- 11.Traore IMA, Zohoncon TM, Dembele A, Djigma FW, Obiri-Yeboah D, Traore G, Bambara M, Ouedraogo C, Traore Y, Simpore J (2016) Molecular characterization of high-risk human papillomavirus in women in Bobo-Dioulasso, Burkina Faso. Biomed Res Int 2016:7092583. https://doi.org/10.1155/2016/7092583 CrossRefGoogle Scholar
- 12.Ouédraogo CMR, Rahimy RML, Zohoncon TM, Djigma FW, Yonli AT, Ouermi D, Sanni A, Lankoande J, Simpore J (2015) Épidémiologie et caractérisation des génotypes à haut risque de Papillomavirus humain dans une population d’adolescentes sexuellement actives à Ouagadougou. Journal de Gynécologie Obstétrique et Biologie de la Reproduction 44:715–722CrossRefGoogle Scholar
- 13.Ouedraogo C, Djigma F, Bisseye C, Sagna T, Zeba M, Ouermi D, Karou S, Pietra V, Buelli F, Ghilat-Avoid-Belem N, Sanogo K, Sempore J, Moret R, Pignatelli S, Nikiema J-B, Simpore J (2011) Épidémiologie et caractérisation des génotypes de papillomavirus humain dans une population de femmes à Ouagadougou. Journal de Gynécologie Obstétrique et Biologie de la Reproduction 40:633–638CrossRefGoogle Scholar
- 14.Smith JS, Herrero R, Bosetti C, Muñoz N, Bosch FX, Eluf-Neto J, Castellsagué X, Meijer CJLM, Van Den Brule AJC, Franceschi S, Ashley R (2002) Herpes simplex virus-2 as a human papillomavirus cofactor in the etiology of invasive cervical cancer. J Natl Cancer Inst 94:1604–1613CrossRefPubMedGoogle Scholar
- 15.Smith JS, Muñoz N, Herrero R, Eluf-Neto J, Ngelangel C, Franceschi S, Bosch FX, Walboomers JMM, Peeling RW (2002) Evidence for Chlamydia trachomatis as a human papillomavirus cofactor in the etiology of invasive cervical cancer in Brazil and the Philippines. J Infect Dis 185:324–331CrossRefPubMedGoogle Scholar
- 17.Qiagen (2010) QIAGEN® multiplex PCR handbook. https://www.qiagen.com/us/resources/resourcedetail?id=a541a49c-cd06-40ca-b1d2-563d0324ad6c&lang=en. Accessed 26 Dec 2016
- 21.Sha BE, Chen HY, Wang QJ, Zariffard MR, Cohen MH, Spear GT (2005) Utility of Amsel criteria, Nugent score, and quantitative PCR for Gardnerella vaginalis, Mycoplasma hominis, and Lactobacillus spp. for diagnosis of bacterial vaginosis in human immunodeficiency virus-infected women. J Clin Microbiol 43:4607–4612CrossRefPubMedPubMedCentralGoogle Scholar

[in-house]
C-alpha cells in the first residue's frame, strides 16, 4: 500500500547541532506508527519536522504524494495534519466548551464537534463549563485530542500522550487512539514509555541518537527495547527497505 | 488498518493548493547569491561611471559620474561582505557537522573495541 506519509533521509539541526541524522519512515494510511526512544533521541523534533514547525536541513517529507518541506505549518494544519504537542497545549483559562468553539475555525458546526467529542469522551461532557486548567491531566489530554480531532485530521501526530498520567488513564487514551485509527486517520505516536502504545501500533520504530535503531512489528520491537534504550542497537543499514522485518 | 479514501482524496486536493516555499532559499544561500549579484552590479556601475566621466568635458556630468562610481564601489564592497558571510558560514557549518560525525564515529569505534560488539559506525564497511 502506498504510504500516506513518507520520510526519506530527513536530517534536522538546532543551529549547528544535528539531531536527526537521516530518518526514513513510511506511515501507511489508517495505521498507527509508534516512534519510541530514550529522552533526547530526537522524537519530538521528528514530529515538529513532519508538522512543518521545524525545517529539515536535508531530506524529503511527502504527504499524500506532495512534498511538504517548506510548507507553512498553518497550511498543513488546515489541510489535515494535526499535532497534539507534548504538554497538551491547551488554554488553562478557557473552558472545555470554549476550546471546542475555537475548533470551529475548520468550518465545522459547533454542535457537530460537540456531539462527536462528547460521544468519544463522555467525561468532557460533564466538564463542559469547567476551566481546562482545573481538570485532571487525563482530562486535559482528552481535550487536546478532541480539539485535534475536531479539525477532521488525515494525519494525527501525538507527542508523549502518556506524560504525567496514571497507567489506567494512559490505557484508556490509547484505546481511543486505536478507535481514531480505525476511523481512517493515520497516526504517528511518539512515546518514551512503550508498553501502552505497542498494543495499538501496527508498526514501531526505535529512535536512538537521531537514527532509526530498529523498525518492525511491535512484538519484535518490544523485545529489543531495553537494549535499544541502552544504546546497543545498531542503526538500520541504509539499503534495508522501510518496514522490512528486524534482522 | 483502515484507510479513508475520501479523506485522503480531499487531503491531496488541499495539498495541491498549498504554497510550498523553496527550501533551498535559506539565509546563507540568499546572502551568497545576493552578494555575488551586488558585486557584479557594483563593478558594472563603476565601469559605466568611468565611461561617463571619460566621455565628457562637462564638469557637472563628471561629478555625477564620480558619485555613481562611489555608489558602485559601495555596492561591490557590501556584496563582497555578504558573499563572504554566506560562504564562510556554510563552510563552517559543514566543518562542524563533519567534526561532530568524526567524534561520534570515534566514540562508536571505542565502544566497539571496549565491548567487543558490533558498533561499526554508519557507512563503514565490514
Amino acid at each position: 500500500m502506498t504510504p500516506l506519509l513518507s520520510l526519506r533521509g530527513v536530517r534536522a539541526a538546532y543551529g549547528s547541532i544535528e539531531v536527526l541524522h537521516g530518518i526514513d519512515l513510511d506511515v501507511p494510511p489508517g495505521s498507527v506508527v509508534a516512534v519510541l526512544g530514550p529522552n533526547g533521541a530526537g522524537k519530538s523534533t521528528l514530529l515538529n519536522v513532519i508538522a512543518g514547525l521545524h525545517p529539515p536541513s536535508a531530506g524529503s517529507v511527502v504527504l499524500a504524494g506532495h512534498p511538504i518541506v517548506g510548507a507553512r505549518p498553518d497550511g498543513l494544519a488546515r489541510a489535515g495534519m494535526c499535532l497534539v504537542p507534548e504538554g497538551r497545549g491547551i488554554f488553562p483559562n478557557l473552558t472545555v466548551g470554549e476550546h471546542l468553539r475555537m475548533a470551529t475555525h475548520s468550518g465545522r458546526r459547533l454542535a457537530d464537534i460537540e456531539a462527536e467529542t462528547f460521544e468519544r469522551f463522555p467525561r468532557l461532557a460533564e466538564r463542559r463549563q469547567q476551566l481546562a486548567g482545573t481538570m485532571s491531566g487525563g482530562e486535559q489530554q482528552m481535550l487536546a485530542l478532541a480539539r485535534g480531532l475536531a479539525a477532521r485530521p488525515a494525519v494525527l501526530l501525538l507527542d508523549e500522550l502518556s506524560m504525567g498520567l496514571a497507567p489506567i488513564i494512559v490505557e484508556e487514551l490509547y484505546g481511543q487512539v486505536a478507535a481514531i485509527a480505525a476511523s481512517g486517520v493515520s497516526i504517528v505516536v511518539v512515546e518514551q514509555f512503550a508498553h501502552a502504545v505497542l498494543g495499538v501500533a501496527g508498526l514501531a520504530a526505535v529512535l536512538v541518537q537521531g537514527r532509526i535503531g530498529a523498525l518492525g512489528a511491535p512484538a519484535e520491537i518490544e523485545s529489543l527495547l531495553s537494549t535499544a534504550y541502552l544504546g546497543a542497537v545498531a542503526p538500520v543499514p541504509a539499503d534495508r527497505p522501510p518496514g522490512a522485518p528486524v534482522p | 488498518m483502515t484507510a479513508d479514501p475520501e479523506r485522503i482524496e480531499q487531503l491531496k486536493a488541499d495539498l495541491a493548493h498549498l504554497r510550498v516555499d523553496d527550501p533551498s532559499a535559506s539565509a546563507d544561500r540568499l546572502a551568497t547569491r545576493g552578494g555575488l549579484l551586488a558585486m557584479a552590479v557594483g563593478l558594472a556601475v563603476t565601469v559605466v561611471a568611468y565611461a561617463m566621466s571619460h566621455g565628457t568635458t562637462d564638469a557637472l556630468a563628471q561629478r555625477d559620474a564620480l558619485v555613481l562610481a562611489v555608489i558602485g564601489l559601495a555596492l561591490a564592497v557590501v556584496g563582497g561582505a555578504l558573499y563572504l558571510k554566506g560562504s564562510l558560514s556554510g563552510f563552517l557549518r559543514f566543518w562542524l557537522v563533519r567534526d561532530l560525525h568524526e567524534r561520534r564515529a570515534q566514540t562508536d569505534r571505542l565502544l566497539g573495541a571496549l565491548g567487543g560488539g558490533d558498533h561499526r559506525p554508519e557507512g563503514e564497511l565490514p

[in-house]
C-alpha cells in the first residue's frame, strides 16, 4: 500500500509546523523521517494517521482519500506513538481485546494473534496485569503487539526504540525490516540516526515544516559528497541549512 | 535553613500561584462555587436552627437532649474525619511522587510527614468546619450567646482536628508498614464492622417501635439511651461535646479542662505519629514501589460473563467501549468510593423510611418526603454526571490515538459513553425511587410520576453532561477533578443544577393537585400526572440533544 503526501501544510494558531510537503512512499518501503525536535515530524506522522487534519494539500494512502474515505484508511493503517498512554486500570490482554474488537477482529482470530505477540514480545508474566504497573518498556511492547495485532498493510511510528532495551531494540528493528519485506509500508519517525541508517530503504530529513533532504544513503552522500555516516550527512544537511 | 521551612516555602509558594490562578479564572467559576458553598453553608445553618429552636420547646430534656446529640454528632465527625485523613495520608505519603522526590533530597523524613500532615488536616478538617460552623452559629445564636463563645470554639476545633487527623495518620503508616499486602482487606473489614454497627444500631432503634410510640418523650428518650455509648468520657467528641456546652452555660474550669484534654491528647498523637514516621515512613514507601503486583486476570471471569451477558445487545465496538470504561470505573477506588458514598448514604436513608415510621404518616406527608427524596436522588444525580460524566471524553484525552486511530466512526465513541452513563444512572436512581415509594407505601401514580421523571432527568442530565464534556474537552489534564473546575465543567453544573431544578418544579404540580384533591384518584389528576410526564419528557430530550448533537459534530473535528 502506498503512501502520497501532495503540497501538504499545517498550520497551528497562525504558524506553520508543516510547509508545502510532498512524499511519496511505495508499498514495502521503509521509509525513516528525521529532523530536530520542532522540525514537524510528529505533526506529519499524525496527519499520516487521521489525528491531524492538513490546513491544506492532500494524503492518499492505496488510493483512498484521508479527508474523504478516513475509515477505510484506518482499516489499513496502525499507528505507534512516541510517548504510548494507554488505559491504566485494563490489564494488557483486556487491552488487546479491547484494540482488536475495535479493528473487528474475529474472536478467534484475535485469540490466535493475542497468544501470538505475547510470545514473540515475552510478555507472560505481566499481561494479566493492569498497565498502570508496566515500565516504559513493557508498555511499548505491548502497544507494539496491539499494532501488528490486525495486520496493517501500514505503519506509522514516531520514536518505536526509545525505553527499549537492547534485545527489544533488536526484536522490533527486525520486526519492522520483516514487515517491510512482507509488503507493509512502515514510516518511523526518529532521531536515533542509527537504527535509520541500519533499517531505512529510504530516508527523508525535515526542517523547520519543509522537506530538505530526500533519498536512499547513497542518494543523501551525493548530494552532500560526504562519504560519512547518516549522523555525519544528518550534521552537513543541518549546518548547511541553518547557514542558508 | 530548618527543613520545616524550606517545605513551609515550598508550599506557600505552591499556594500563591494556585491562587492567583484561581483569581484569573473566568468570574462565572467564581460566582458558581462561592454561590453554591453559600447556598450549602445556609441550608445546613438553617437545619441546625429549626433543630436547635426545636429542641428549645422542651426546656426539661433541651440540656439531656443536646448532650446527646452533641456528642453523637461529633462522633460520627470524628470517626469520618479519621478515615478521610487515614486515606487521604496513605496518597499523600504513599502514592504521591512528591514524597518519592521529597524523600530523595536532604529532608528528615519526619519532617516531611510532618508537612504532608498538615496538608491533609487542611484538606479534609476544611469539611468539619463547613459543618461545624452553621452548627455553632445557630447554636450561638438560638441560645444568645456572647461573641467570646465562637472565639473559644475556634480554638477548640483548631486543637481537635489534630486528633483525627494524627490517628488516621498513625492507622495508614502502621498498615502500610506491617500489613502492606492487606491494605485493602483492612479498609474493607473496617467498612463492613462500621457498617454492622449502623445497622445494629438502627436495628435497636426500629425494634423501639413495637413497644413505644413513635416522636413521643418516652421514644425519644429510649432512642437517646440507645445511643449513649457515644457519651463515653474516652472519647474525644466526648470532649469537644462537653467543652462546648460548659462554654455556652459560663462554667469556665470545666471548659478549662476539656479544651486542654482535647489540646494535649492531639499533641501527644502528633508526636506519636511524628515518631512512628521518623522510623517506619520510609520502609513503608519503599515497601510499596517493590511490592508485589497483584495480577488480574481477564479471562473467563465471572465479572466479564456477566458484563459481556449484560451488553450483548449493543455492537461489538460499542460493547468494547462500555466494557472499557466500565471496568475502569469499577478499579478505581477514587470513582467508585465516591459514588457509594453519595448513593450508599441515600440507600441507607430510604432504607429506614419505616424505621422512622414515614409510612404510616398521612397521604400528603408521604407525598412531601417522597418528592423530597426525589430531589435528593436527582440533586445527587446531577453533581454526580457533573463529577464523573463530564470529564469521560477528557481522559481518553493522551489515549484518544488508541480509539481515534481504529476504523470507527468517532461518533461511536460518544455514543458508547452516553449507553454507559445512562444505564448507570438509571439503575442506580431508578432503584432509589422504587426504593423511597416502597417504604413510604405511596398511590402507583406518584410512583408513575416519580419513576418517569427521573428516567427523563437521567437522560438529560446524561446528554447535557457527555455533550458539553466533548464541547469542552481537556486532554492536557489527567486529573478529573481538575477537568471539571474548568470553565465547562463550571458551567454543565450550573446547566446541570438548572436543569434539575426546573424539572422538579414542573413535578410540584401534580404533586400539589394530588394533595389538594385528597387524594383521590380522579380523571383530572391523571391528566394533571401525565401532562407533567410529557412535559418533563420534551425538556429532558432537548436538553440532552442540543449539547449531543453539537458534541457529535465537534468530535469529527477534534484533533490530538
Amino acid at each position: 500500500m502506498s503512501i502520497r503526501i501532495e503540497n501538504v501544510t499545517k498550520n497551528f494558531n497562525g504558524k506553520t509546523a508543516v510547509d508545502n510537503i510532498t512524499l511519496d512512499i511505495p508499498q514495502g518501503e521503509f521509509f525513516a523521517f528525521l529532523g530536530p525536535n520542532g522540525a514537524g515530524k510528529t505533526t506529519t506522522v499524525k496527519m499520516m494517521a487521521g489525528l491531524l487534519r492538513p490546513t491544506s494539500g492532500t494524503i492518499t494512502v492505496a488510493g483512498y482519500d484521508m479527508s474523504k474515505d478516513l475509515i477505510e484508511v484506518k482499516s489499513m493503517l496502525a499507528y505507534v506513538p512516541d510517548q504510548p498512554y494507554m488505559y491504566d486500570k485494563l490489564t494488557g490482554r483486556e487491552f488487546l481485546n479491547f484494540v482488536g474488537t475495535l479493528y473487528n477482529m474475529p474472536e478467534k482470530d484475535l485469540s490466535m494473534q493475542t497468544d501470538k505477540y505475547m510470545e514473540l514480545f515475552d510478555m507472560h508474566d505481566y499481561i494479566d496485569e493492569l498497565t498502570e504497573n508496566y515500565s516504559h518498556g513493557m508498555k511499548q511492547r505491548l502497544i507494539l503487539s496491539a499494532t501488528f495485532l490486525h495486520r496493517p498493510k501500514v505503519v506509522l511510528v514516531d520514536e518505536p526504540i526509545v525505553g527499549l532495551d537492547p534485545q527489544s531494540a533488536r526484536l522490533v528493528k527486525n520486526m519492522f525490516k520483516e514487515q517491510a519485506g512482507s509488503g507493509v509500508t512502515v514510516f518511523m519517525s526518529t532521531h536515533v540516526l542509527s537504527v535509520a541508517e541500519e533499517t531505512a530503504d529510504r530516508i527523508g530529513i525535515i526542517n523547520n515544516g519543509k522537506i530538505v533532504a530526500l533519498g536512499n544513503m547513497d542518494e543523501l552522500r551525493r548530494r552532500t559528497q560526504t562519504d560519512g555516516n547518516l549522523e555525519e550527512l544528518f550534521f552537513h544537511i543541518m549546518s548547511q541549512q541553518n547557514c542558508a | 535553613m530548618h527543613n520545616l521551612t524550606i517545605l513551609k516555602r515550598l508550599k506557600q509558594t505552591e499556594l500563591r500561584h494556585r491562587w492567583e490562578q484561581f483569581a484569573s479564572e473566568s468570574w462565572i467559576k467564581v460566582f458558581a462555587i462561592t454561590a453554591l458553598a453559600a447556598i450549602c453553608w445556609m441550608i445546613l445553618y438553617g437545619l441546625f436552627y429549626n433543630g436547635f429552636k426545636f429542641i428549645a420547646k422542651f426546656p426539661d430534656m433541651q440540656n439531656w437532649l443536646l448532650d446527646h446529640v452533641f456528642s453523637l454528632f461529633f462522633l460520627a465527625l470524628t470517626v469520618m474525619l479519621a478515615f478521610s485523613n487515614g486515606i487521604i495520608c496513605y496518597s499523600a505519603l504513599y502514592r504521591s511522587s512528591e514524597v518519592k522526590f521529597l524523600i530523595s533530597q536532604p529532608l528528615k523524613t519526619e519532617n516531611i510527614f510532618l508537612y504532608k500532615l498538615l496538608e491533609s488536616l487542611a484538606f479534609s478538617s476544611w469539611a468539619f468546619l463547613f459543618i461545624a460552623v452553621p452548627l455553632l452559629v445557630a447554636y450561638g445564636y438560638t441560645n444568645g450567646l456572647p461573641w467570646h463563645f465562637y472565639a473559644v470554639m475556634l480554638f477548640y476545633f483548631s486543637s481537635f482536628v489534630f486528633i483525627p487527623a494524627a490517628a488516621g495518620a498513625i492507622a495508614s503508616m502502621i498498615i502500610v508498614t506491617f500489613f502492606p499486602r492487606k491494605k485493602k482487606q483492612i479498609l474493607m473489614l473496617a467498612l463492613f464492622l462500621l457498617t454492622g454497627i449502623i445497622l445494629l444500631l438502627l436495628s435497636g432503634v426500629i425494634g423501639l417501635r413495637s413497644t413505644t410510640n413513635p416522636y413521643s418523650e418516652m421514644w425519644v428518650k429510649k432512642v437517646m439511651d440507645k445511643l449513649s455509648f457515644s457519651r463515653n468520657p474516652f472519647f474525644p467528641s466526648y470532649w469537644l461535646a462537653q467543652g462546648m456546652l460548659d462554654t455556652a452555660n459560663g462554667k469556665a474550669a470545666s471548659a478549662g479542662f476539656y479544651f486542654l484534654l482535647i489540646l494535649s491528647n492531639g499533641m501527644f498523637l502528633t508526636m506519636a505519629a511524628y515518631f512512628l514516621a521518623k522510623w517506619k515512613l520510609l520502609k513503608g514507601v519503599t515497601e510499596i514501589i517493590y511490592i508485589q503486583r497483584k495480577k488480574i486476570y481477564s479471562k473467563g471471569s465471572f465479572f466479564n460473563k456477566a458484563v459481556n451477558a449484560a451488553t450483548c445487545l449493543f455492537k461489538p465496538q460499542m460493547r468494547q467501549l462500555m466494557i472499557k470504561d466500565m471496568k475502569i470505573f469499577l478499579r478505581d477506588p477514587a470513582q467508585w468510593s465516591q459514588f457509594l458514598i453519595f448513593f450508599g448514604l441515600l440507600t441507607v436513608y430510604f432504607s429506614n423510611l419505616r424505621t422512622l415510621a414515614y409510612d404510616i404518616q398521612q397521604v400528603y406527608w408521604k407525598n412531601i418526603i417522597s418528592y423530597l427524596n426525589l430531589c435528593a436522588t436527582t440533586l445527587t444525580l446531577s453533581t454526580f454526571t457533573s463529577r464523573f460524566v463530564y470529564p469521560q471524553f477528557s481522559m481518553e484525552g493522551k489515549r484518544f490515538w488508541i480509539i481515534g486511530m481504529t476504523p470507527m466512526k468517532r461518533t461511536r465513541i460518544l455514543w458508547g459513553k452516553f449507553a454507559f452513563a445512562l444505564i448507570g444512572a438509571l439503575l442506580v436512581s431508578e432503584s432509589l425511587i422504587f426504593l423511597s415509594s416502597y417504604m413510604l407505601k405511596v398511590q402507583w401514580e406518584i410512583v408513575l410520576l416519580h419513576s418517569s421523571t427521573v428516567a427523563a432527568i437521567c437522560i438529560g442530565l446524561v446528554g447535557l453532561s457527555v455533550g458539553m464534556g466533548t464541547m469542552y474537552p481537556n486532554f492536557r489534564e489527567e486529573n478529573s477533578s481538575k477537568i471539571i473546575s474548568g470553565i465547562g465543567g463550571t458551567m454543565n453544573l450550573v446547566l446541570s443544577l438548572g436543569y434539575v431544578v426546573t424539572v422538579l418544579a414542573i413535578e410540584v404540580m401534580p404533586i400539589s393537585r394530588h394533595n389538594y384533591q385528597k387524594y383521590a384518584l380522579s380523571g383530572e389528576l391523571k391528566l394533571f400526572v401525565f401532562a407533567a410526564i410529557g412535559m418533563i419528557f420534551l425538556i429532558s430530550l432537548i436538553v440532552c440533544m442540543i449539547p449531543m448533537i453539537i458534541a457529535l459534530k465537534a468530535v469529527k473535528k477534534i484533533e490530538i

- 26.Adjorlolo-Johnson G, Unger ER, Boni-Ouattara E, Touré-Coulibaly K, Maurice C, Vernon SD, Sissoko M, Greenberg AE, Wiktor SZ, Chorba TL (2010) Assessing the relationship between HIV infection and cervical cancer in Cote d’Ivoire: a case-control study. BMC Infect Dis 10:242CrossRefPubMedPubMedCentralGoogle Scholar
- 27.Wall SR, Scherf CF, Morison L, Hart KW, West B, Ekpo G, Fiander AN, Man S, Gelder CM, Walraven G, Borysiewicz LK (2005) Cervical human papillomavirus infection and squamous intraepithelial lesions in rural Gambia, West Africa: viral sequence analysis and epidemiology. Br J Cancer 93:1068–1076CrossRefPubMedPubMedCentralGoogle Scholar
- 30.Thomas JO, Herrero R, Omigbodun AA, Ojemakinde K, Ajayi IO, Fawole A, Oladepo O, Smith JS, Arslan A, Muñoz N, Snijders PJF, Meijer CJLM, Franceschi S (2004) Prevalence of papillomavirus infection in women in Ibadan, Nigeria: a population-based study. Br J Cancer 90:638–645CrossRefPubMedPubMedCentralGoogle Scholar
- 31.Xi LF, Touré P, Critchlow CW, Hawes SE, Dembele B, Sow PS, Kiviat NB (2003) Prevalence of specific types of human papillomavirus and cervical squamous intraepithelial lesions in consecutive, previously unscreened, West-African women over 35 years of age. Int J Cancer 103:803–809CrossRefPubMedGoogle Scholar
- 32.Clifford GM, Gallus S, Herrero R, Muñoz N, Snijders PJF, Vaccarella S, Anh PTH, Ferreccio C, Hieu NT, Matos E, Molano M, Rajkumar R, Ronco G, de Sanjosé S, Shin HR, Sukvirach S, Thomas JO, Tunsakul S, Franceschi CJLM, Franceschi S (2005) Worldwide distribution of human papillomavirus types in cytologically normal women in the International Agency for Research on Cancer HPV prevalence surveys: a pooled analysis. Lancet 366:991–998CrossRefPubMedGoogle Scholar